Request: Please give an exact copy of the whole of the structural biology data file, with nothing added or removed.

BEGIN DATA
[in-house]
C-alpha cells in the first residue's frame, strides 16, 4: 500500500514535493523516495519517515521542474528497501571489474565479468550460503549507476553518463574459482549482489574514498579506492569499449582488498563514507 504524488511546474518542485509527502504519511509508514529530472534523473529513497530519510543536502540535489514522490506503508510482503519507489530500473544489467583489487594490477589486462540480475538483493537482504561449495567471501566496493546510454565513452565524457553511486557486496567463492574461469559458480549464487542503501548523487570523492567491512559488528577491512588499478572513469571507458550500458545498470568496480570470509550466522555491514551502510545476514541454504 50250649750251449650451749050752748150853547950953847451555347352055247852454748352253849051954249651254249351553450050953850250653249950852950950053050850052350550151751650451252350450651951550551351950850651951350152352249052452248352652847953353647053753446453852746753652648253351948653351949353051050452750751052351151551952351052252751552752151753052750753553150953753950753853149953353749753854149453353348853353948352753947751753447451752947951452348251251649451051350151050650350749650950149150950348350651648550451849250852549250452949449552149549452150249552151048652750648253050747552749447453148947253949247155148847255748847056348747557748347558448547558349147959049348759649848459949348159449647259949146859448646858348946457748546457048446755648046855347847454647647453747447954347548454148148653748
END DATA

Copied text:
[in-house]
C-alpha cells in the first residue's frame, strides 16, 4: 500500500514535493523516495519517515521542474528497501571489474565479468550460503549507476553518463574459482549482489574514498579506492569499449582488498563514507 504524488511546474518542485509527502504519511509508514529530472534523473529513497530519510543536502540535489514522490506503508510482503519507489530500473544489467583489487594490477589486462540480475538483493537482504561449495567471501566496493546510454565513452565524457553511486557486496567463492574461469559458480549464487542503501548523487570523492567491512559488528577491512588499478572513469571507458550500458545498470568496480570470509550466522555491514551502510545476514541454504 50250649750251449650451749050752748150853547950953847451555347352055247852454748352253849051954249651254249351553450050953850250653249950852950950053050850052350550151751650451252350450651951550551351950850651951350152352249052452248352652847953353647053753446453852746753652648253351948653351949353051050452750751052351151551952351052252751552752151753052750753553150953753950753853149953353749753854149453353348853353948352753947751753447451752947951452348251251649451051350151050650350749650950149150950348350651648550451849250852549250452949449552149549452150249552151048652750648253050747552749447453148947253949247155148847255748847056348747557748347558448547558349147959049348759649848459949348159449647259949146859448646858348946457748546457048446755648046855347847454647647453747447954347548454148148653748